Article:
To reduce the risk of developing a cerebral aneurysm, it’s important to maintain a healthy lifestyle, manage any existing health conditions, and avoid smoking. Regular check-ups with a healthcare provider can also help detect aneurysms early on, allowing for prompt treatment if necessary.

If you or a loved one have risk factors for developing a cerebral aneurysm, it’s important to undergo screening, typically with a special MRI of the brain called an MRA.

What are the symptoms of a ruptured brain aneurysm?

If an aneurysm ruptures and causes bleeding in the brain, patients often feel a severe, sudden onset headache. Most patients say the headache only takes seconds to intensify, and many describe it as “the worst headache of their life.” Other symptoms include vomiting, confusion, or loss of consciousness. Ruptured aneurysms are life-threatening emergencies which require rapid treatment at specialized centers.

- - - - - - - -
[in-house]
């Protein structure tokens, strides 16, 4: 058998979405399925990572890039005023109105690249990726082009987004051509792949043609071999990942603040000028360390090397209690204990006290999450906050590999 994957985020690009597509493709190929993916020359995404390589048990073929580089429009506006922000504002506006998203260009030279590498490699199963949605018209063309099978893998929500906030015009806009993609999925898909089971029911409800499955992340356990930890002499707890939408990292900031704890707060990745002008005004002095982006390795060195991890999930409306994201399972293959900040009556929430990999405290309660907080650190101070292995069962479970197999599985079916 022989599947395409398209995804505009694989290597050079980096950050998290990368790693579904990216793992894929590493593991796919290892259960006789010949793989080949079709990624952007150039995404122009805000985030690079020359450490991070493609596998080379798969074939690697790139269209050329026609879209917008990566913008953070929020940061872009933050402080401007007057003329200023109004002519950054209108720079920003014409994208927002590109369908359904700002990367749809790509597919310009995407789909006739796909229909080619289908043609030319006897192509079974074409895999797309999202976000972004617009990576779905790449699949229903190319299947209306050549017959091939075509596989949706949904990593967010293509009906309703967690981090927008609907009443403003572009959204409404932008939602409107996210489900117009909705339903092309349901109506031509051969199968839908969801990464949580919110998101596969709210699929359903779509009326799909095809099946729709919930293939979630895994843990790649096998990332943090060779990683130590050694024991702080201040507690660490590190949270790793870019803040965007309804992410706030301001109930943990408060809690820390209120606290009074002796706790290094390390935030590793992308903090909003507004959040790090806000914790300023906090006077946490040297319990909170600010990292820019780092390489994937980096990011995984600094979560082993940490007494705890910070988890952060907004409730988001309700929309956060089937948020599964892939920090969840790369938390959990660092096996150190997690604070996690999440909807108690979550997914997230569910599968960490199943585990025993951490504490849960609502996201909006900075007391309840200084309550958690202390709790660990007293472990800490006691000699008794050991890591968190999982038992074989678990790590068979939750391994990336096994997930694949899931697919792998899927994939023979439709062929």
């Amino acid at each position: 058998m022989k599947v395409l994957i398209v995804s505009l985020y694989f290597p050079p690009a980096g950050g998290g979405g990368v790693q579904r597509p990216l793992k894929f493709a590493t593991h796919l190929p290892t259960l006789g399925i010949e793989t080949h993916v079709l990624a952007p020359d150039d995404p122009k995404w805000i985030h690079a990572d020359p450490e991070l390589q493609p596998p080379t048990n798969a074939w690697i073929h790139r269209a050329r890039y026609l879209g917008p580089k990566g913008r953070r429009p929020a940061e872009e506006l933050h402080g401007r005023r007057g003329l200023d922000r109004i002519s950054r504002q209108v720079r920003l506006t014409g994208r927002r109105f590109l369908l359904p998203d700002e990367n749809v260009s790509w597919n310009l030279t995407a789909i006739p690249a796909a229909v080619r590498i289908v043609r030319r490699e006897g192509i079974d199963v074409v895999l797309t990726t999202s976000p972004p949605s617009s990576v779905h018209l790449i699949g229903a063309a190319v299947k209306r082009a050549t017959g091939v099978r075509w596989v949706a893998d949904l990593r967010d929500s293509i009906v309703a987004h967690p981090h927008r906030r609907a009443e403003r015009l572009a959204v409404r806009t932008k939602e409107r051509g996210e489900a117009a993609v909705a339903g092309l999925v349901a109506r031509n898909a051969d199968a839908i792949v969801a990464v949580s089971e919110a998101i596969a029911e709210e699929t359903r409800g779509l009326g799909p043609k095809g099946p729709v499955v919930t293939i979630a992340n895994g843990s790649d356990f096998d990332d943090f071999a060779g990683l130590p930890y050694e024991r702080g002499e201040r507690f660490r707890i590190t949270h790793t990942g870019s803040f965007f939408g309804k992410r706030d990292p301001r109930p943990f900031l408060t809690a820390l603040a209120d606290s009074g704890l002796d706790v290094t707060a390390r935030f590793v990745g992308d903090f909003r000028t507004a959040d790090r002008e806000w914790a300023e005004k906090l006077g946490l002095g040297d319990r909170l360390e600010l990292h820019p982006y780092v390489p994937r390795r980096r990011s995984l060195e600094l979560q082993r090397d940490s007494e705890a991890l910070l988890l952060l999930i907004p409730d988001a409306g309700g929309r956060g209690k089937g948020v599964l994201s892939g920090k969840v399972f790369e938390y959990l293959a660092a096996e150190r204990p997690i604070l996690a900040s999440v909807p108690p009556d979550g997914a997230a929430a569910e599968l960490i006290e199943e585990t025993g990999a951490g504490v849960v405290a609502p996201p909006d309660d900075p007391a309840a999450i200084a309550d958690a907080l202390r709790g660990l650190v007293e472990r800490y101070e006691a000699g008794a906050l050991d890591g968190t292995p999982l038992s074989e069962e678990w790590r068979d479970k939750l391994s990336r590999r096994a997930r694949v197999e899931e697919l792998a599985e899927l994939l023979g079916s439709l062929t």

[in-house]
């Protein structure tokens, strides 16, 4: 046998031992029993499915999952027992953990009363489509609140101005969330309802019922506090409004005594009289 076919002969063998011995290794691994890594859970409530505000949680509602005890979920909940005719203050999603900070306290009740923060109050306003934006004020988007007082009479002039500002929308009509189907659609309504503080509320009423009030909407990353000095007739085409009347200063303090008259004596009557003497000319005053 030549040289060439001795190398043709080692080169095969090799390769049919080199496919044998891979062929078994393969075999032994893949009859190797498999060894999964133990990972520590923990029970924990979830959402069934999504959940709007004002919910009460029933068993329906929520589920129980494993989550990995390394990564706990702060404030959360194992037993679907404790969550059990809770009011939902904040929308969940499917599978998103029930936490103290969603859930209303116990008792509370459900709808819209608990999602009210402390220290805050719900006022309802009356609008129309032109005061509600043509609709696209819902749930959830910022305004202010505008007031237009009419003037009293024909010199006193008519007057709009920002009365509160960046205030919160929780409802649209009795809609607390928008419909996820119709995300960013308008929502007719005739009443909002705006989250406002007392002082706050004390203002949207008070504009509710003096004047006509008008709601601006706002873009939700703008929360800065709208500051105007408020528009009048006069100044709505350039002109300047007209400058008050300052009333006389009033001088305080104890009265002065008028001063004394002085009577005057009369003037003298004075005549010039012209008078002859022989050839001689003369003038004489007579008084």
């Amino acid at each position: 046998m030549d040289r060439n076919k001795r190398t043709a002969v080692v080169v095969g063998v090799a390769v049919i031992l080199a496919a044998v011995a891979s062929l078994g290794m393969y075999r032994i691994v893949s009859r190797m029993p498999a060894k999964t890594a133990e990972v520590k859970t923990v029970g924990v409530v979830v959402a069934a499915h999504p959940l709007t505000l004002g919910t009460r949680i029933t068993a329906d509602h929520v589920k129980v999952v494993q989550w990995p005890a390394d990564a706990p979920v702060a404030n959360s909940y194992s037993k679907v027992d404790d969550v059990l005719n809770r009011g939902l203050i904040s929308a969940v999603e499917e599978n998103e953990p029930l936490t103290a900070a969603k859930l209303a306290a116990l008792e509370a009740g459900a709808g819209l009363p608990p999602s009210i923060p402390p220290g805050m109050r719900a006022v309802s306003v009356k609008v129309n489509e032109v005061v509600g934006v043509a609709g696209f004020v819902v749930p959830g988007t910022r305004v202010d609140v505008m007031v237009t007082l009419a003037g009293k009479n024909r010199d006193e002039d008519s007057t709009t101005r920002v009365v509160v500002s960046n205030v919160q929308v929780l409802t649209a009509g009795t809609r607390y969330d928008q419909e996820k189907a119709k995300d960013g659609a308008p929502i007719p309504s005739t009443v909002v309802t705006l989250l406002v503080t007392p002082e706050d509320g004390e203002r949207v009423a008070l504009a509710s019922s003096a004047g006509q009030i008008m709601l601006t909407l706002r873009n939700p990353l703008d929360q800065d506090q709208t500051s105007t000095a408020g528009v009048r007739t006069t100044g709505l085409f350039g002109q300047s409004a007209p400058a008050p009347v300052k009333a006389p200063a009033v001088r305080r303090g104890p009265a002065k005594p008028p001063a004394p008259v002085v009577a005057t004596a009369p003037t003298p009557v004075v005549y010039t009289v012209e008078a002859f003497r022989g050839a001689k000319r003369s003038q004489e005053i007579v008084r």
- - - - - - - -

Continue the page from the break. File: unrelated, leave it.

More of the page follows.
Symptoms of a ruptured cerebral aneurysm can also include nausea, vomiting, stiff neck, sensitivity to light and sudden loss of consciousness.

How are brain aneurysms diagnosed?

Most of our brain aneurysm patients are initially diagnosed because they underwent a brain imaging scan for unrelated reasons. The following are the three most common forms of diagnosis:

  1. CT and MRI scans
  2. CTA and MRA scans
  3. Angiography

Treatment options for a brain aneurysm depend on the size and location of the aneurysm, as well as the overall health of the patient.

CT and MRI scans:

Most brain aneurysms are initially diagnosed on CT (computed tomography) scans or MRI (magnetic resonance imaging) scans.

CTA and MRA scans: